You can tell Bellevue’s Main Street is special just by walking down it. A certain quaintness — almost a small-town feeling — makes it unique among the modern skyscrapers that dominate the downtown of this fast-growing Eastside city of 145,000.
Behind the scenes maintaining and cultivating that atmosphere are the merchants who own businesses along the 16-block stretch — a large number of whom are women.
“There is definitely a lot of female energy on Main Street,” said Randi Brazen, who co-owns 520 Bar and Grill with her husband.
This female energy is defined not only by the large volume of women-owned businesses there — a notion confirmed by locals despite a lack of data — but also by those owners’ conviction to build community in the process of running successful companies.
“I think that giving back to your community — and building community that way — is a lifestyle,” said Claire Sumadiwirya, owner of Bellden Café, a bright and cozy space on a less-busy section of Main Street.
Sumadiwirya meets the definition of a power woman. She has a small business, three young children, and serves as a sort of community pillar thanks to her huge heart and philanthropic approach to all things. She opened a business in Bellevue as a platform to give back to and welcome others. She wanted it to be a café because of an experience she had six years ago, when her first child was born.
“When my son was a baby, my husband and I moved to China, and the pollution made him really sick,” said Sumadiwirya, who is originally from China but moved to Bellevue when she was young. “We were in the hospital day and night, and all I wanted was a coffee shop. Somewhere I could decompress for 20 minutes and have some caffeine.”
One night she came into her son’s hospital room and found that the janitors had gotten her a cup of coffee from a nearby 7-Eleven. She said that the thoughtfulness had a big impact on her.
“It’s little gestures that make a difference in how other people feel,” she said. “I just felt so unconditionally cared for, and these were people I did not know. It made me feel like I was part of that community.”
After spending two years in China with her husband and her son — during which time she opened two coffee shops in two different hospitals — the family returned to Bellevue. Sumadiwirya immediately started putting together a plan to open a coffee shop that welcomes people into the fold and incorporates her passion for philanthropy. An avid volunteer, she began selecting nonprofits she loved to partner with. She wanted her business to have a bigger impact beyond serving good drinks and providing a friendly environment.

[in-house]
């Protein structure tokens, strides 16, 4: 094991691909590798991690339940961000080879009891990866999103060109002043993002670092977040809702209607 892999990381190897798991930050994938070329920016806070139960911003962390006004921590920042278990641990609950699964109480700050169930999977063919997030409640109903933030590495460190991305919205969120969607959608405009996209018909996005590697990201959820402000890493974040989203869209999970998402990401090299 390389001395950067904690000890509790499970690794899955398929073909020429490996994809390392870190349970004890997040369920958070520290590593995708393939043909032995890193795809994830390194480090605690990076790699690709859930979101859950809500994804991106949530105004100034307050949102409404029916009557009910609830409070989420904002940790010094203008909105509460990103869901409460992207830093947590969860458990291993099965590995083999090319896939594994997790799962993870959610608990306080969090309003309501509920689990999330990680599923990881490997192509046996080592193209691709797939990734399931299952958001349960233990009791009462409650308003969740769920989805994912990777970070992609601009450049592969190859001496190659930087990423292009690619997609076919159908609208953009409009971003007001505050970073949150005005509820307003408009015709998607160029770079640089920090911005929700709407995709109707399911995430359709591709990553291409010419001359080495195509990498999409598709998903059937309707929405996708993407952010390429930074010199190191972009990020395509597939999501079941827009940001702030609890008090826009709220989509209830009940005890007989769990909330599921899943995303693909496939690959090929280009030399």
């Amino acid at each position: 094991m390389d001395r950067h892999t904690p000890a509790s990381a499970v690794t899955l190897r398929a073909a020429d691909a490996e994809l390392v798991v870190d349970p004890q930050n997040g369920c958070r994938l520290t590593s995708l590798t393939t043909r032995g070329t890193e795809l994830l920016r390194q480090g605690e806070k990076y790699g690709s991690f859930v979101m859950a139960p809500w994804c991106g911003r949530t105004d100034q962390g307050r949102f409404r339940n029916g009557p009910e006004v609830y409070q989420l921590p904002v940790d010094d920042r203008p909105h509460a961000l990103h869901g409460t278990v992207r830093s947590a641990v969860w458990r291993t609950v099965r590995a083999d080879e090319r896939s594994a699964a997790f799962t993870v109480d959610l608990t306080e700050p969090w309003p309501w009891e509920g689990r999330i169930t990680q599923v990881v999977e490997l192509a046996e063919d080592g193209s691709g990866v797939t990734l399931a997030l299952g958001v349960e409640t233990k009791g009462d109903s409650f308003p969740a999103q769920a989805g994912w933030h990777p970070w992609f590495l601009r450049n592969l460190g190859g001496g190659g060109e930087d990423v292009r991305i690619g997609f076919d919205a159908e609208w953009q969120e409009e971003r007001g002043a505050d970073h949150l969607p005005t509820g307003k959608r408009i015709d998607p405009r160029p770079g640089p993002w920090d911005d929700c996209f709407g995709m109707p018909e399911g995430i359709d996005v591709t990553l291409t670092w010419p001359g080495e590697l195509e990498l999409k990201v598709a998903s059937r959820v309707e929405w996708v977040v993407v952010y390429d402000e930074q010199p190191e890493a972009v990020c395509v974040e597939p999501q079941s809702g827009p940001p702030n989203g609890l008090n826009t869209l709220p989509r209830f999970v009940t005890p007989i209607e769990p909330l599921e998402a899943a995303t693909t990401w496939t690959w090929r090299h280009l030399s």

“When we partner with someone, we bring awareness to what they do,” she said. Early partners included Washington Trail Association, Jubilee Reach, and Vision House — and the list has only grown since. “They come in here for a day to tell people about themselves, and on that day 30 percent of our sales are dedicated to them.”
Sumadiwirya also pays her employees for eight hours of volunteer time per quarter. And when someone orders a specific drink — called a charity drink — 25 percent of that sale goes to the nonprofit it’s associated with.
“Giving back not only helps the community; it also helps the business itself,” she said. “I really believe that a cause-driven business is always going to be more successful than one that is only profit-driven.”
Less than three blocks down the street, another female-owned business, glassybaby, is run by a woman with an equally large heart. The company, which sells glass-blown votives and drinking glasses, was founded in 2001 by three-time cancer survivor Lee Rhodes as a way to support other cancer patients.
“During my cancer treatment, I met fellow patients who couldn’t afford basic needs associated with treatment — parking, childcare, food,” Rhodes said. “As I was recovering, I started making glass votives and selling them out of my garage to raise funds to help others living with cancer. glassybaby was founded to give back and help these people deal with the costly burden of this disease.”
The company has long since outgrown Rhodes’ garage: It now has eight store-fronts throughout Washington, Oregon, and California. In terms of the support it has provided for cancer patients, glassybaby has also gone far beyond what Rhodes ever could have envisioned when she made her first votive.